In addition to providing information on public policies and continuing monitoring the pandemic’s impact on Human Rights and Civic engagement, COVID Watch Africa is now developing national and regional collaborative advocacy projects with the partner organizations. These projects are mainly focused on responding to the pandemic, in relation to Human Rights violations and Civic space freedoms, with focus on accountability and transparency around the pandemic relief funds received in the various African governments. Among the flagship projects, there are efforts towards accountability in the use COVID-19 relief funds in West Africa and strategic litigation before regional courts in East Africa on Digital Rights violation amidst the pandemic. For these two above projects, we particularly rely on the COVID Watch Africa press corps which was set up in November 2020. These press corps are a diverse set of investigative journalists from media houses throughout the continent who previously worked on a research project to document the innovations from Civil Society actors in Africa in response to the pandemic.
While CSO also be overwhelmed with COVID-19 , the digital footprints we leave today will still be around for a long time to come, which could make us more vulnerable after the crisis is over. So, now that most of our activities have moved online, how do we stay safe and secure? Here are tools and tips from CWAI.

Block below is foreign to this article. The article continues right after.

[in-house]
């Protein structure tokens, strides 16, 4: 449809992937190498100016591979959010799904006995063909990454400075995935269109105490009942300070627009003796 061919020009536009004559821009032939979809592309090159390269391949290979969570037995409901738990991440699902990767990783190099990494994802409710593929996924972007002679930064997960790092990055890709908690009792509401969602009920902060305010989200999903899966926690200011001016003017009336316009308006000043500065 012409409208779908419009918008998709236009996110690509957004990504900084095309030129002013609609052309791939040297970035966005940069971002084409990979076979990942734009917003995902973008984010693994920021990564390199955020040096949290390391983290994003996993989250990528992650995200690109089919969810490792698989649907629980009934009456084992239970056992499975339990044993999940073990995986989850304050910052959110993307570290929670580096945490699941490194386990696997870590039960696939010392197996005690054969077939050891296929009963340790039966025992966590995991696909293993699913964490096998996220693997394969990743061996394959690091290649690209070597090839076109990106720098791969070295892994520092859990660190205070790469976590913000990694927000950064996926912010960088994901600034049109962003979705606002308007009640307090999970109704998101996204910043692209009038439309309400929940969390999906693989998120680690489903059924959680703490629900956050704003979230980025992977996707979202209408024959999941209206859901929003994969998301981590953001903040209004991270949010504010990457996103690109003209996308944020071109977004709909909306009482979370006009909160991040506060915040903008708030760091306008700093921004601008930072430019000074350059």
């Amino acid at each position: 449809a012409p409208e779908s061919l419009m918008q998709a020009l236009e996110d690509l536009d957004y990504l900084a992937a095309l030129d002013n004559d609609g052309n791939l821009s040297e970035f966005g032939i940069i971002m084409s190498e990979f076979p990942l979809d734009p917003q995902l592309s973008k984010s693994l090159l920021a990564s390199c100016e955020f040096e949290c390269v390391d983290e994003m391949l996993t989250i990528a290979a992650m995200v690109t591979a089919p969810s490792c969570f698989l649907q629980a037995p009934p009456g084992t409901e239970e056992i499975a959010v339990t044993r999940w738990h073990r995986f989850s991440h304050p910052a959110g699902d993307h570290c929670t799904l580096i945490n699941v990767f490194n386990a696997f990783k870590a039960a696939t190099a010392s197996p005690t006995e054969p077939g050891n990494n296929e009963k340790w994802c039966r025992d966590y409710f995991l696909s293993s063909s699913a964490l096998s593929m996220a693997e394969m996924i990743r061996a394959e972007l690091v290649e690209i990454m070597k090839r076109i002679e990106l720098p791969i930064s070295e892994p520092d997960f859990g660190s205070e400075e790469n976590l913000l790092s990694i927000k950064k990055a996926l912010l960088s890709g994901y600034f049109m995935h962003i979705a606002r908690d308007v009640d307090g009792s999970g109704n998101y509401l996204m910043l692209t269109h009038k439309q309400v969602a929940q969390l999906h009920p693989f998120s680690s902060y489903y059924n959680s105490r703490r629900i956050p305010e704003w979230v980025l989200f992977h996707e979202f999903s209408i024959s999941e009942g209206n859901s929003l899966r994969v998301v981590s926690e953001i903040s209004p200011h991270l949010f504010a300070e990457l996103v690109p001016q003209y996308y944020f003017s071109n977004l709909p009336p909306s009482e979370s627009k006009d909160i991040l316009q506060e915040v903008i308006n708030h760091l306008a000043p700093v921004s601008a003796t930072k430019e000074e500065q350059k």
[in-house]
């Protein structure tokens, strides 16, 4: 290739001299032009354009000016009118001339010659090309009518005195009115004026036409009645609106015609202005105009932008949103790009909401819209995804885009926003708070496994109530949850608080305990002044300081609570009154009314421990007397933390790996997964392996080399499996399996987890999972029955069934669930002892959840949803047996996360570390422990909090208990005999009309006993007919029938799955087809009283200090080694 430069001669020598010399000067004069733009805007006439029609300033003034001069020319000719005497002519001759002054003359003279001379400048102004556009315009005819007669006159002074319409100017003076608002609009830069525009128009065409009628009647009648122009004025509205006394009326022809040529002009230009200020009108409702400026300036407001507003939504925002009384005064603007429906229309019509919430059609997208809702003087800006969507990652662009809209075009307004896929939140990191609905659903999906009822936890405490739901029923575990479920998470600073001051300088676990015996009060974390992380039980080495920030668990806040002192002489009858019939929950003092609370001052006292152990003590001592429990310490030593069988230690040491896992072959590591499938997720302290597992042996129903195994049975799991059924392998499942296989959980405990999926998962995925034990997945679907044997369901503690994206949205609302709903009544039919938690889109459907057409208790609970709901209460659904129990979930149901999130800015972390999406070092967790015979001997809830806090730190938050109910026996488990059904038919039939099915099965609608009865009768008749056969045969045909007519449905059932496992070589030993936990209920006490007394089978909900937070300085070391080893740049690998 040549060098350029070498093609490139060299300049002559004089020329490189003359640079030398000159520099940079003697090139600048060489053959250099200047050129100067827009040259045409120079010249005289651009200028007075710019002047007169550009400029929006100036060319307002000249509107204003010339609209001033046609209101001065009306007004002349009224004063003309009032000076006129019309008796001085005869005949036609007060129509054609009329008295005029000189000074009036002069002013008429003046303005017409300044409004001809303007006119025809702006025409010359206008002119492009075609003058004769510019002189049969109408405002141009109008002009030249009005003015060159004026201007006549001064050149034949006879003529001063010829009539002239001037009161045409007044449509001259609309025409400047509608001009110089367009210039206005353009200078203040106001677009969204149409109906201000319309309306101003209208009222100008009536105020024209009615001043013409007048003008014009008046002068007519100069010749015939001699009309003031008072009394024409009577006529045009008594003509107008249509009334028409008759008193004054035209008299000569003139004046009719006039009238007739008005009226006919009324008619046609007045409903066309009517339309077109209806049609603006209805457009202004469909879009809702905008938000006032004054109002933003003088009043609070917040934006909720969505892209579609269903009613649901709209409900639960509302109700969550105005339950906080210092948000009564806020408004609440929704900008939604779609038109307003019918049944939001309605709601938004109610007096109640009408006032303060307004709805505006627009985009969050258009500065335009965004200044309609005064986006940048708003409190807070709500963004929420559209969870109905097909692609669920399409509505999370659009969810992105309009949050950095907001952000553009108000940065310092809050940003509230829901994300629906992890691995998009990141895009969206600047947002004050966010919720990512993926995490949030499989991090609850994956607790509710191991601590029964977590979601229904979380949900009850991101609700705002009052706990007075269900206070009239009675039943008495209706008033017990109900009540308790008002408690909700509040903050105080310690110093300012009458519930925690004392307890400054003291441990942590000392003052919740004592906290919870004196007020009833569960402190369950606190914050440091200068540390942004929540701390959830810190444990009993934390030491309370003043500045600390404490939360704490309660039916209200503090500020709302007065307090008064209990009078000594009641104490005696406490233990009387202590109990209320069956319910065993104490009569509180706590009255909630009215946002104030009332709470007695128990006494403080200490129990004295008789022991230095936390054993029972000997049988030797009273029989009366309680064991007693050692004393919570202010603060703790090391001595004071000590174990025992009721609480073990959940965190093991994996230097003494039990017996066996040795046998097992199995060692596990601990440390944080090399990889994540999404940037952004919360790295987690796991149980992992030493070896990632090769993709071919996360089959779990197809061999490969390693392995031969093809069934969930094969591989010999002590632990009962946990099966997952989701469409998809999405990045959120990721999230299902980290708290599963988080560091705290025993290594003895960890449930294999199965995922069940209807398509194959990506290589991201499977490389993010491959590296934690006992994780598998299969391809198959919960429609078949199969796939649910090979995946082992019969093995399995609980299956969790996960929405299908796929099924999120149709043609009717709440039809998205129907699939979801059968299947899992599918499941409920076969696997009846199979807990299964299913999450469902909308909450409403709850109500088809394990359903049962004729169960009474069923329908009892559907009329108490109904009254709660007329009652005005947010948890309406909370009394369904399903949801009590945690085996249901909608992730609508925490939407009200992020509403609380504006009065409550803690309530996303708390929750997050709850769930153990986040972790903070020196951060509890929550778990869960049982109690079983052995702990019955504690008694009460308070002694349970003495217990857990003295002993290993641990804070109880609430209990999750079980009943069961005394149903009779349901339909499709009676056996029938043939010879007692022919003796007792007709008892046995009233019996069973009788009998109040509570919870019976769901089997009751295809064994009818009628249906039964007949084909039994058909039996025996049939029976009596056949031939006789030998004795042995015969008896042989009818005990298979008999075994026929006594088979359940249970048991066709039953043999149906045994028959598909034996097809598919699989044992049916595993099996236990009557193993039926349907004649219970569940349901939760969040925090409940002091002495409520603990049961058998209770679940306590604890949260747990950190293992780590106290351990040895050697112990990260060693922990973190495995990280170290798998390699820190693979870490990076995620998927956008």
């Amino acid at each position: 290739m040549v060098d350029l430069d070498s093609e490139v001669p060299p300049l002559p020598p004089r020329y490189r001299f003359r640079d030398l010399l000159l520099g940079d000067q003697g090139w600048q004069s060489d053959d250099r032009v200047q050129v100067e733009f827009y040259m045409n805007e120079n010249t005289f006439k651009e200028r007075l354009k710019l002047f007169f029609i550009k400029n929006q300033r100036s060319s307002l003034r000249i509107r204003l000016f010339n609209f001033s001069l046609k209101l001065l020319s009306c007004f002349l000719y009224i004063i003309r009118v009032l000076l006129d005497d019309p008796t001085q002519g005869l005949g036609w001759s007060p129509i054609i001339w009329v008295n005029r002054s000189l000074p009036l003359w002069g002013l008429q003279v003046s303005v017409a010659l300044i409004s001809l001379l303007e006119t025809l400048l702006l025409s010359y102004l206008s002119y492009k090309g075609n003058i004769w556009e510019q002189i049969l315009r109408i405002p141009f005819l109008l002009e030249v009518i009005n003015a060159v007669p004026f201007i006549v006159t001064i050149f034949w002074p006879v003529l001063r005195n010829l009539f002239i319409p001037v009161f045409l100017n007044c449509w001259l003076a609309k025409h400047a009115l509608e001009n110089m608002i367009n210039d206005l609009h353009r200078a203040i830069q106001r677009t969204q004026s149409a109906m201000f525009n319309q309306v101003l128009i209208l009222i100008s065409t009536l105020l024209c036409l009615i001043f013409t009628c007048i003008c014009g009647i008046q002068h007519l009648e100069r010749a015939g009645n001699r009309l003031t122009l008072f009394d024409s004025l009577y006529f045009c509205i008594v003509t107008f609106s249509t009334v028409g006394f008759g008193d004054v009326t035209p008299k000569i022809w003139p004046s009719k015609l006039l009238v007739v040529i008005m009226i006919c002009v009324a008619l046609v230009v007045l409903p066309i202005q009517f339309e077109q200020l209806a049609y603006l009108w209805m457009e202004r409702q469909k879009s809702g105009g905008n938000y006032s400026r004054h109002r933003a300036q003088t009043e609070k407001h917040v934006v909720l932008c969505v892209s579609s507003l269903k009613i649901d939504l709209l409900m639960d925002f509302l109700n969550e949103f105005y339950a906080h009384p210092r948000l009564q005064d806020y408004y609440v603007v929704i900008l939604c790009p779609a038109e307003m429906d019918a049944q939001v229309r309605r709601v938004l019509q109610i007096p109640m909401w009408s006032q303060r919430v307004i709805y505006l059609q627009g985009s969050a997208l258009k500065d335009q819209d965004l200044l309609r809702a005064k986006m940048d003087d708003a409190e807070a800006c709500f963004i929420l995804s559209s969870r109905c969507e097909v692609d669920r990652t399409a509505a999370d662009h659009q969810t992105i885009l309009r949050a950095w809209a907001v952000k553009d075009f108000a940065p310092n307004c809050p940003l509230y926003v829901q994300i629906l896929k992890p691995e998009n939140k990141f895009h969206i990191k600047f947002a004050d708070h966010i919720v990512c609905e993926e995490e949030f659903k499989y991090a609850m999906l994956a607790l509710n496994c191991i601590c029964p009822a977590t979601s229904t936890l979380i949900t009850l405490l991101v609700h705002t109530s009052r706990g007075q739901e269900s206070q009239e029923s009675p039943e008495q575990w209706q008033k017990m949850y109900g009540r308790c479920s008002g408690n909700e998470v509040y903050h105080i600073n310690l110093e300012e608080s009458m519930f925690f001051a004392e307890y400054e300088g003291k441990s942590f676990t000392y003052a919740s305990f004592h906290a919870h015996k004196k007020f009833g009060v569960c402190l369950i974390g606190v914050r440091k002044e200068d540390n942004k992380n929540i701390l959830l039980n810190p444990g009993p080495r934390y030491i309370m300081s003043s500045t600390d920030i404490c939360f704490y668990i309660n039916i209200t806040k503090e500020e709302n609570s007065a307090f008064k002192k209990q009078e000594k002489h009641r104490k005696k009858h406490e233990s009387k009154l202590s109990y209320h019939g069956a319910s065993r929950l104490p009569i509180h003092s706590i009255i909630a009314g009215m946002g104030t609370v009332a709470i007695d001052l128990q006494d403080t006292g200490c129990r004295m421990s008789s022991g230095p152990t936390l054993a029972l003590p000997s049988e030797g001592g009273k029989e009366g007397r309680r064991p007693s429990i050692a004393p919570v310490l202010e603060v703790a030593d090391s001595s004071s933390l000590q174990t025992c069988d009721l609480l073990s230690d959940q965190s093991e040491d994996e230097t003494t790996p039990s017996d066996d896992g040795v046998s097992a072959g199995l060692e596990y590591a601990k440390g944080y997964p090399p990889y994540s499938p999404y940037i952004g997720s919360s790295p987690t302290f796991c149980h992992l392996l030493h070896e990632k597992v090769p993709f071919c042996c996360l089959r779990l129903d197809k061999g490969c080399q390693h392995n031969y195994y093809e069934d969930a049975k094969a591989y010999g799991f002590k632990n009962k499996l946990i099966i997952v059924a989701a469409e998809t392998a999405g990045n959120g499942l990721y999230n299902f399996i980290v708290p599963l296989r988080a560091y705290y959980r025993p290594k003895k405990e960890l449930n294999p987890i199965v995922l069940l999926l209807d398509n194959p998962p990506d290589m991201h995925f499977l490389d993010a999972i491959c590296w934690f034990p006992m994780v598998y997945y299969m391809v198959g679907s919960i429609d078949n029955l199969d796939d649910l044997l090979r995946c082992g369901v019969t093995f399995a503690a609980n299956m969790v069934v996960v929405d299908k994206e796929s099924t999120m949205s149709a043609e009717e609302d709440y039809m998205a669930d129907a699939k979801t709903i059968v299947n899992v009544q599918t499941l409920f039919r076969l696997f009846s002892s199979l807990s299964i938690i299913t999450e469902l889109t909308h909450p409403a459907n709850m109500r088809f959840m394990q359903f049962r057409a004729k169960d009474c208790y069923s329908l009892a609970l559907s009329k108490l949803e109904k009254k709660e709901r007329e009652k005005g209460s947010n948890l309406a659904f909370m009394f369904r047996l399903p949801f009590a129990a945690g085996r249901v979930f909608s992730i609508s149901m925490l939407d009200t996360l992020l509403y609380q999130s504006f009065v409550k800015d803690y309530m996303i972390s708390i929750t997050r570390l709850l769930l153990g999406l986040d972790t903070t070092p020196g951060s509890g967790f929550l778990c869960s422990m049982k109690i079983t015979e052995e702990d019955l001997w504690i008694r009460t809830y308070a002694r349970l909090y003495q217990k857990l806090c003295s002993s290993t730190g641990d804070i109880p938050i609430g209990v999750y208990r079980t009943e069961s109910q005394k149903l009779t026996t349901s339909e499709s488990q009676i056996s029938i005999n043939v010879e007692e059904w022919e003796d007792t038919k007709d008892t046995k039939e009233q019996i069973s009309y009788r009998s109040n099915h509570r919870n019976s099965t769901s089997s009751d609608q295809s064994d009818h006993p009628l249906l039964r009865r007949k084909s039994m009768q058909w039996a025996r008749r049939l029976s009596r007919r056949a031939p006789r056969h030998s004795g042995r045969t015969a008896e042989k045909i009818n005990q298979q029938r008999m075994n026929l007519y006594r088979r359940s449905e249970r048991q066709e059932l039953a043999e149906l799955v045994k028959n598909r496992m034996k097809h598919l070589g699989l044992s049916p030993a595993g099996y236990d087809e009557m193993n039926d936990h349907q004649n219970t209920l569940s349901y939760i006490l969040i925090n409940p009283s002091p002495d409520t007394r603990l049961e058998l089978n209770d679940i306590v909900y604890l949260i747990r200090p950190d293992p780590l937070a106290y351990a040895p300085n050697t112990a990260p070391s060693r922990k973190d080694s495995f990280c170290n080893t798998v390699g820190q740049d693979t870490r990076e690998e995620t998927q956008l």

As the coronavirus pandemic has taken us all by surprise, and we’ve all found ourselves isolating and working from our homes, the ways in which we communicate have drastically changed and we have to adapt quickly. Although many of us were already acclimatised to communicating digitally, moving 100 percent of our daily work to the online sphere has been challenging in already complicated contexts.
For Civil Society Organisations, it is important to keep in mind that safety comes first. While our opponents might also be overwhelmed with Covid-19, the digital footprints we leave today will still be around for a long time to come. The following tips and tools on how your activist organisation and work can move its communication online are lead by the principle of online safety
Covid Watch Africa Initiative warns individuals to remain vigilant for scams related to Coronavirus Disease 2019 (COVID-19). Cyber actors may send emails with malicious attachments or links to fraudulent websites to trick victims into revealing sensitive information or donating to fraudulent charities or causes. Exercise caution in handling any email with a COVID-19-related subject line, attachment, or hyperlink, and be wary of social media pleas, texts, or calls related to COVID-19.
CWAI encourages individuals to remain vigilant and take the following precautions.
There are many important reasons advocates and human rights defenders utilize the internet, including communication, networking, self-expression and visibility. However, the use of digital and information technologies can put activists at risk. Here are some tips to ensure your security online, to avoid censorship and threats, and to protect your sensitive information from being accessed and used against you.
The most important thing is to protect your computer!